Each week, we scour the worlds of innovation, tech for good and social impact to bring you seven of our top stories…
- Global consultancy and construction firm Mace is using a robot dog to help refurbish a tunnel at Heathrow Airport. The dog avoids slips and trips in dark underground conditions while it safely retrieves data from the building site. It’s then used alongside 3D models and augmented reality to track accuracy and progress on the construction work. Nicknamed ‘Dave’, the robot dog is increasing safety and improving efficiency on site with fast and accurate scans.
- An international team of researchers has uncovered a new mechanism that enables cancer cells to move throughout the body, providing a potential new target to stop metastasis, responsible for 90% of all cancer deaths. The team identified that cancer cells move faster when they are surrounded by thicker fluids, a change that occurs when lymph drainage is compromised by a primary tumour. Professor John Lewis explains that this new knowledge of how fluid viscosity signals cancer cells to move in a specific way means that we could use drugs to short-circuit the signalling pathway and encourage cancer cells to slow down, or even maybe to stop.
- A professor at the University of Colorado School of Medicine has filed a provisional patent for a technology that could increase scan speeds of three-dimensional Magnetic Resonance Imaging (MRI). Dwork’s method adjusts the sampling pattern created by the machine’s magnetic fields. This could reduce the time it takes to get an MRI scan by about 25%, enabling doctors to get results faster and reducing patients’ time in the MRI tube. The invention could lead to faster results, increase the clinical applications of MRIs, ultimately improving patient care.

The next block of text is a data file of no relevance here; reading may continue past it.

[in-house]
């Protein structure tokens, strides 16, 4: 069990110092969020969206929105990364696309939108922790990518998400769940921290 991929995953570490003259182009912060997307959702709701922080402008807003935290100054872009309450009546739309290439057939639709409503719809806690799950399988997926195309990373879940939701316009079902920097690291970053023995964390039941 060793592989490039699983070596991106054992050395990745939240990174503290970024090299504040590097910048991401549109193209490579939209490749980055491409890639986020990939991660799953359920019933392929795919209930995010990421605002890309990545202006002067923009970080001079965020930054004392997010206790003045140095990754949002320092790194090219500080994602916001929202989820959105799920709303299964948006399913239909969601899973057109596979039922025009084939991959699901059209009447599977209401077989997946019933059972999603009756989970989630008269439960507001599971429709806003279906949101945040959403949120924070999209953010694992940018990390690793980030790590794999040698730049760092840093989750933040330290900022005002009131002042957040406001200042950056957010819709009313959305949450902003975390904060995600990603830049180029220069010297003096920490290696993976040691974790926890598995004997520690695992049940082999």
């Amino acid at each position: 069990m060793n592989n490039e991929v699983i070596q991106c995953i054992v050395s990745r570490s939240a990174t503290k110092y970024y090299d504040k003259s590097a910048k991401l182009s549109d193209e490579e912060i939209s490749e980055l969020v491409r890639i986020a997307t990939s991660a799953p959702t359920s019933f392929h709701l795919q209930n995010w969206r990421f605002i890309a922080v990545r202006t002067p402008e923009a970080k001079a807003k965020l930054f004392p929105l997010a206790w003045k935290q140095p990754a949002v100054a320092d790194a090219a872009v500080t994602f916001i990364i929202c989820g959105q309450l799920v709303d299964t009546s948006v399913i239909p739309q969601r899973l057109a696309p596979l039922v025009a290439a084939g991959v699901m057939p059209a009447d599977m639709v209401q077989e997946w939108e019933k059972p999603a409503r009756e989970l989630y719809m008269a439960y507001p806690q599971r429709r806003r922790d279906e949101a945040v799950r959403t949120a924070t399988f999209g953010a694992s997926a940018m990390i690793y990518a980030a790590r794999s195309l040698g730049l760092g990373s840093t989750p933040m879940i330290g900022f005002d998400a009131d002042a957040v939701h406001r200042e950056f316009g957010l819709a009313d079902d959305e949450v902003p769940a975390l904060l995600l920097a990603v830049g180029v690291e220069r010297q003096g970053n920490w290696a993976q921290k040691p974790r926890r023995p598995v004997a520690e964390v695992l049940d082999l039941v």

- Mondelez, the confectionery giant who owns Cadbury, has developed a ‘ground-breaking’ technology that could help reduce the amount of sugar and fat from its chocolate and biscuit brands. Food scientists have developed a method of replacing the sugar and fats contained in a range of chocolate bar and biscuit fillings with plant-based fibres. The technology has the potential to create lower-fat, lower-sugar, lower calorie versions of fillings including honeycomb, caramel, nougat, marshmallow and fudge – all without compromising on taste or texture.
- An innovative study has been launched at the Royal Liverpool University Hospital to explore how a new antimicrobial coating can protect the NHS by reducing Healthcare Associated Infections (HAIs). The new coating can be used on a wide variety of healthcare surfaces with the aim of quickly eliminating environmental contamination between cleaning. HAIs are a risk to patients, visitors and staff, and result in significant costs to the NHS due to increased illness and time in hospital for patients. An estimated 3.5% of those that contract a HAI die from the infection, so infection prevention and control is vital to limiting their spread and the related problem of antimicrobial resistance.
- Sydney Water is trialing new technology that ‘listens out’ for breaks in water pipes. Head of Engineering and Tech Support Allison Spicer said that the process includes workers using acoustic sensors to detect any issues in pipes. The data the sensors receive then signals and predicts any breakage or leakage that could occur in the pipes. The new technology is now helping workers understand how much water can be lost in pipes and how to rectify the issue. This is not only saving homes from becoming flooded, but also reducing the wastage of water.
- An initiative by BDR Thermea to heat homes with hydrogen-powered boilers has been unveiled in the Dutch town of Lochem. The boilers are fully powered by hydrogen and are connected to an existing natural gas grid. This is the largest scale that this carbon-neutral technology has been implemented, with the boilers heating 12 homes. The initiative marks significant progress towards a hydrogen-powered, more sustainable future.
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